Sunday, April 28, 2019

Acrostics in the Google era

        Gone are the days when a clue such as "WBO heavyweight champion June 2007-February 2008" would be thought unfairly difficult. Google or Wikipedia can come up with the answer to that in seconds.

        As a compiler, I live with that obvious fact (having no choice!) but I try to think of a few Google-proof clues if I can. Acrostic #1, that I published today, is not a particularly good example, but Googling has its problems for words B, G and R.

        I also do the converse—that is, provide a few write-in clues that don't even need Google, just to give my solvers confidence. I consider words D, H, M, N and maybe W to be in that category but others may disagree. General Knowledge is a tricky thing, and depends a lot on one's origins, interests and memory-power.

        The "middling" clues yield quickly to Google/Wikipedia if that's what you fancy. Word U is a good example. If solvers wish to have a personal "No-Google" rule, I say "Good idea". As a solver, as opposed to compiler, I generally start off with a No-Google rule but often succumb to the temptation when I'm stuck.

Welcome to the acrostics blog, Here's acrostic #1

On this blog I aim to provide new acrostic puzzle challenges roughly monthly, with the solutions to be posted two weeks after the puzzle. Here's the first acrostic:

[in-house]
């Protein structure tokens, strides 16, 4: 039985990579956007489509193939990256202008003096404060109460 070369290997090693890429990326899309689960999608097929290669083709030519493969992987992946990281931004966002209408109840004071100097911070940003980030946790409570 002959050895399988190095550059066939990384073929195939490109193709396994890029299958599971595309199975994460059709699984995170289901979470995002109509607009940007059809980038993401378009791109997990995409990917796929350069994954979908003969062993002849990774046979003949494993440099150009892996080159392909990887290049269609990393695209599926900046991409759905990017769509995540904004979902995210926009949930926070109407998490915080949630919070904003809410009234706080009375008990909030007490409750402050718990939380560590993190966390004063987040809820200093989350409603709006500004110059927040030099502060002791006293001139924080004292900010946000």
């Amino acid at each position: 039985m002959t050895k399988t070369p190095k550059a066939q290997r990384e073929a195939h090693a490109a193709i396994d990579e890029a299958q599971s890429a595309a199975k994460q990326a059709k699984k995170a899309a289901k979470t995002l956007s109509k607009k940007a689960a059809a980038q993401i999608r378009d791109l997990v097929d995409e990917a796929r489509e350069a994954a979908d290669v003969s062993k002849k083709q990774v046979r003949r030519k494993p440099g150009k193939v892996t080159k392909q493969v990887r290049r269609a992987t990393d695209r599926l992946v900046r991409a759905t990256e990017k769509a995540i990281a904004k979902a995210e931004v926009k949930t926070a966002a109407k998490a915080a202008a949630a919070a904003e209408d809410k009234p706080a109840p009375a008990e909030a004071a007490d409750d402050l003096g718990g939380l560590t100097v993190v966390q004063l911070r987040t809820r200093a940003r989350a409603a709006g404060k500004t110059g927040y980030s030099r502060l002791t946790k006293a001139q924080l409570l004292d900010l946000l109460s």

Instructions for those new to acrostic puzzles

An acrostic comes in two parts—a diagram and a word list. The cells in the diagram are numbered sequentially from 1 to (in this case) 211, reading left-to-right line by line just like a book. When solved, the diagram and the word list will contain exactly the same set of 211 letters, but arranged differently.

The diagram will contain a quote from a certain book, with black cells delineating the words. The first letters of the words in the word list, reading top-to-bottom, will spell out the author and title of the book quoted.

Write in what words you can from the clues given. Transfer each letter into the diagram, using the number under each letter as the cell number. Make a few guesses, such as that plural words end in S (usually), and single-letter words are either A or I (again, usually). After a while, you should start to guess at words in the diagram. Complete these words and transfer the new letters backwards into the word list, using the letter in each cell as a guide to the word they belong to.

Success at acrostics depends on inspired guesswork, and liberal use of the eraser. Have fun.